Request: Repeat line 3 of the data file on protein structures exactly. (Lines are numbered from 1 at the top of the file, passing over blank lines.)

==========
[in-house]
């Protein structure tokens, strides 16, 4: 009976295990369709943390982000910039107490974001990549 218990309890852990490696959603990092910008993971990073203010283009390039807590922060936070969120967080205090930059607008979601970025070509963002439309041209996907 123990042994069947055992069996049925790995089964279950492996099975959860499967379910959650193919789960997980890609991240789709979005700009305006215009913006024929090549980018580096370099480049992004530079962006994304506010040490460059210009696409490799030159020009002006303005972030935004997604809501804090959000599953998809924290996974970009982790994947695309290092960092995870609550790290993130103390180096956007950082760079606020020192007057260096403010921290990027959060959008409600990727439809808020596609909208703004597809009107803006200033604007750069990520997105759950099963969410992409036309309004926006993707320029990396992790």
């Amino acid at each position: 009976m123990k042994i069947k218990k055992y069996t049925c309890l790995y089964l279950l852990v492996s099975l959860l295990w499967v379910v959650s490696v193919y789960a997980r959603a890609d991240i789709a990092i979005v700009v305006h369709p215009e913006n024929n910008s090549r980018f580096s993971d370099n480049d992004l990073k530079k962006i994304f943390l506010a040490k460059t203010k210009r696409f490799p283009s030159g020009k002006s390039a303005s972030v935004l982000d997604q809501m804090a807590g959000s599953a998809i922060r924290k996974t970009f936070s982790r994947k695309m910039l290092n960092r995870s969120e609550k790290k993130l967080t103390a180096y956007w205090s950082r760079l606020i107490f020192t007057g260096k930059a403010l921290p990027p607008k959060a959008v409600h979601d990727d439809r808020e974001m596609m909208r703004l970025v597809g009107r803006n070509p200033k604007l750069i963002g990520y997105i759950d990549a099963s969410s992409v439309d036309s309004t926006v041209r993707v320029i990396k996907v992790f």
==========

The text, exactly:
């Amino acid at each position: 009976m123990k042994i069947k218990k055992y069996t049925c309890l790995y089964l279950l852990v492996s099975l959860l295990w499967v379910v959650s490696v193919y789960a997980r959603a890609d991240i789709a990092i979005v700009v305006h369709p215009e913006n024929n910008s090549r980018f580096s993971d370099n480049d992004l990073k530079k962006i994304f943390l506010a040490k460059t203010k210009r696409f490799p283009s030159g020009k002006s390039a303005s972030v935004l982000d997604q809501m804090a807590g959000s599953a998809i922060r924290k996974t970009f936070s982790r994947k695309m910039l290092n960092r995870s969120e609550k790290k993130l967080t103390a180096y956007w205090s950082r760079l606020i107490f020192t007057g260096k930059a403010l921290p990027p607008k959060a959008v409600h979601d990727d439809r808020e974001m596609m909208r703004l970025v597809g009107r803006n070509p200033k604007l750069i963002g990520y997105i759950d990549a099963s969410s992409v439309d036309s309004t926006v041209r993707v320029i990396k996907v992790f």